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After Mass Shooting In Washington Park, Anti-Violence Group Loses Permit To Play Ball There

Two people were killed and 10 wounded in a Sept. 13 shooting in the park, but organizers of the game said it had nothing to do with them — and now they're being punished.

Community residents and Acclivus members release balloons in honor of Washington Park shooting victims Wednesday.
Jamie Nesbitt Golden/Block Club Chicago
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WASHINGTON PARK — An anti-violence group that spent the summer hosting softball games to promote peace in Washington Park is now getting the boot — all because of a shooting organizers say had nothing to do with the game.

According to witnesses and police, a fight broke out the evening of Sept. 13 behind Dyett High School, 555 E. 51st St., and someone fired shots, leaving two people dead and eight others wounded.

Khalil Denny, 19, had gone to the park to watch the softball game when he was killed, his mother Linette Denny said. Lionel Coward, 43, was also killed in the incident. The game was organized by Acclivus, a community health organization with a focus on violence prevention.

As a result the shooting, Acclivus had its permit to play in the park yanked by the Chicago Park District.

Linette Denny and others gathered to mourn and honor the victims of the shooting Wednesday night, and Acclivus member Torrence Cooks said the group will appeal to get its permit back.

Credit: Jamie Nesbitt Golden/Block Club Chicago
Acclivus member Torrence Cooks talks to the media at a press conference about the Washington Park shooting Wednesday

Cooks said the group has been organizing softball tournaments all summer, recruiting residents from Douglas, Grand Boulevard and Washington Park to play. It gave residents a safe, fun thing to do and erased imaginary battle lines in the area. Sworn enemies became friends while playing, he said.

Witnesses agreed, saying the mass shooting had nothing to do with the game and that the gunman had chased someone into the field.

Cooks said the group has even tried to get police to show up to games in the past in case any issues arose.

“I let it be known [to police] that I’m doing this game at this location starting at five or six o’clock. ‘Can I get some police presence?’ I called before every game,” he said. “For them not to come, it’s like they wanted to see something go wrong with it because it makes no sense.”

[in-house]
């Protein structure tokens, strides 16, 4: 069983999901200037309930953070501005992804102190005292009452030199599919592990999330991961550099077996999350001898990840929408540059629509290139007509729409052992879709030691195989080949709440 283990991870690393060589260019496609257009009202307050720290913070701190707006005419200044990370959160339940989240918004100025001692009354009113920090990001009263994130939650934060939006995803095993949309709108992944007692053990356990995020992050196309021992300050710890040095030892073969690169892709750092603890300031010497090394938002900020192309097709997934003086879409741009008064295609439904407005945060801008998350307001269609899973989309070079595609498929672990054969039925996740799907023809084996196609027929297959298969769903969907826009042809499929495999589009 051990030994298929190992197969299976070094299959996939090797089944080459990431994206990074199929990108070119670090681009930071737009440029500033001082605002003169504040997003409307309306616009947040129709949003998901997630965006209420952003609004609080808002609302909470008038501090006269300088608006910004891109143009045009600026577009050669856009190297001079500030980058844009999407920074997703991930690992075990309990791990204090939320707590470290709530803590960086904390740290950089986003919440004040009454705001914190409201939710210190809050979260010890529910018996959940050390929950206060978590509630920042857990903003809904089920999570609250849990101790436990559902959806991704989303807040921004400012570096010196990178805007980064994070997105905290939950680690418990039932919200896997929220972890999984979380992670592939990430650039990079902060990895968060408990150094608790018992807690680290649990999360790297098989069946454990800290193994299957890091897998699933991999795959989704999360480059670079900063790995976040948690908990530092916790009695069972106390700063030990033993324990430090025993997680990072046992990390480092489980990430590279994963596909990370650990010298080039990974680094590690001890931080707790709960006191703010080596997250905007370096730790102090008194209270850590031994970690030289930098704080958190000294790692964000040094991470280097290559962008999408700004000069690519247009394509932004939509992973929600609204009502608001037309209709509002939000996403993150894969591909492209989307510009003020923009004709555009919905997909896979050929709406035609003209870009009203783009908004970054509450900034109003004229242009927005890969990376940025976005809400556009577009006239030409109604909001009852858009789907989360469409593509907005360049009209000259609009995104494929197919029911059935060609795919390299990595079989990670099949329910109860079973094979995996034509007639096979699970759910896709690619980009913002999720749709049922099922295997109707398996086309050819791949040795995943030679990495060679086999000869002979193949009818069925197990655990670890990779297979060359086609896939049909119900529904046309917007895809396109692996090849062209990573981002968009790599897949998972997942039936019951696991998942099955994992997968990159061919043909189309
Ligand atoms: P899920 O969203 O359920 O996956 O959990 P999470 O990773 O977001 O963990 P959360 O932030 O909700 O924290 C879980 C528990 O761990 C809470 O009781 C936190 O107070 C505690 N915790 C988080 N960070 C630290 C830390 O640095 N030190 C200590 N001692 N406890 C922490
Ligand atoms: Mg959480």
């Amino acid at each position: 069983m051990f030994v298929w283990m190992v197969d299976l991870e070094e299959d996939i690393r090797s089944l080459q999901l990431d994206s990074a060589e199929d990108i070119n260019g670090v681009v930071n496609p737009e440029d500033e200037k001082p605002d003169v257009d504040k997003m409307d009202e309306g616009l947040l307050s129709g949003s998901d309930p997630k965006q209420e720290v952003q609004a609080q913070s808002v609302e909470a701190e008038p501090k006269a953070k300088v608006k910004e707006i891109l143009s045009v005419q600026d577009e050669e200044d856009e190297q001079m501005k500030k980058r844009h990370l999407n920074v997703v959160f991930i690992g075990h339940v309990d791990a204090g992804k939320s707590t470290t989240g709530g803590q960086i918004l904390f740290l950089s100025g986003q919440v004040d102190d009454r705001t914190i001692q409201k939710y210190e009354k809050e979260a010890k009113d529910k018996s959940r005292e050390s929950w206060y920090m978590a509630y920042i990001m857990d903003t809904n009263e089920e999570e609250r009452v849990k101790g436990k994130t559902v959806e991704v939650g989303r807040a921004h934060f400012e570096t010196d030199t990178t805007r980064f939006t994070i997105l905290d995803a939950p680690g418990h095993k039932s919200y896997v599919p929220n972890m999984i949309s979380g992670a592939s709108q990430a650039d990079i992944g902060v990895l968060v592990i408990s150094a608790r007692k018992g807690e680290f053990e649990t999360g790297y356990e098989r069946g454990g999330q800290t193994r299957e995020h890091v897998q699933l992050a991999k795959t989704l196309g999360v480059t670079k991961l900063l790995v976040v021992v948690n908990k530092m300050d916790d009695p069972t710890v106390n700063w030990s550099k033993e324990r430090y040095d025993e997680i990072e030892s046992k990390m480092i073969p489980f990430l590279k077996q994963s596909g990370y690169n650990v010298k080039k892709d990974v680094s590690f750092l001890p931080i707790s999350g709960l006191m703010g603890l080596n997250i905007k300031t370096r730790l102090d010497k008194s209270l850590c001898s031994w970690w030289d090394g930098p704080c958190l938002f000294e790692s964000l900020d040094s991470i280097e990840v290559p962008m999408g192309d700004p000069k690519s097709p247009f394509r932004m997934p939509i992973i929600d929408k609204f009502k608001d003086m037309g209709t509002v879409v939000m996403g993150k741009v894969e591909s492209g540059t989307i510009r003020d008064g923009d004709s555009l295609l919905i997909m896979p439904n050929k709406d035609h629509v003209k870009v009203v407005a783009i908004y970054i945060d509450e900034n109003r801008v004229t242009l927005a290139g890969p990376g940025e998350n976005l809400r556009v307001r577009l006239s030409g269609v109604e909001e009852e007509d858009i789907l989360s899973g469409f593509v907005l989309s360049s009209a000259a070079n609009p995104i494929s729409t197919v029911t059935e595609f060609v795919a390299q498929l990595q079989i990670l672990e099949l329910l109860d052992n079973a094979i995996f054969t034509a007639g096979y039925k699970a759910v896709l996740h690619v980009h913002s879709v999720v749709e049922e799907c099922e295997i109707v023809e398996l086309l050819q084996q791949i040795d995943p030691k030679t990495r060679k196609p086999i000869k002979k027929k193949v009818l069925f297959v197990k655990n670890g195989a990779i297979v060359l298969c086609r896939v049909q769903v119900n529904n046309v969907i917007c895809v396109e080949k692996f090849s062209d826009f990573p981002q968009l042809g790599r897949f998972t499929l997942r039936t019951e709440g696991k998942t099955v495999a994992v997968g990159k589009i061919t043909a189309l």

Cooks said the only time police appeared was to enforce a 9 p.m. park curfew, forcing a game to be cut short.

Though Cooks said the shooting had nothing to do with the game, Park District spokesperson Michele Lemons said in a statement the decision was made “out of concern for the safety of neighborhood families and under the guidance of the Chicago Police Department.”

“This decision was based on park protocol and in response to the incident that occurred in the park last week,” Lemons said. “The District will continue to work with community stakeholders and public safety partners to keep the park activated with safety being our highest priority.”

Linette Denny said her son, who loved sneakers, died just 11 days before his 20th birthday. A couple of his friends bought him an outfit from Saks Fifth Avenue to mark the occasion, she said.

Instead, he’ll be wearing it at his homegoing.

“He had bought some new cologne and had sprayed it all over himself that night. … People were telling me ‘He just hugged me and told me he loved me’ and I said that’s because of that new Dior cologne,” said his grieving mother. She had been organizing a balloon release to remember Khalil’s brother Vincent, who died from an accident eight years ago this week when the shooting happened.

Now, Linette Denny wants to leave Chicago. Her friend and fellow Warrior Moms member Octavia Mitchell, believes the city or state should help grieving families with financial assistance — including relocation costs — after a violent loss.

“She lost two children and she doesn’t want to lose any more to Chicago streets. Let’s relocate her. Let’s pick her up and move her and her children somewhere else where they can live safely,” Mitchell said.

As of Thursday, no one was in custody for the mass shooting, police said.

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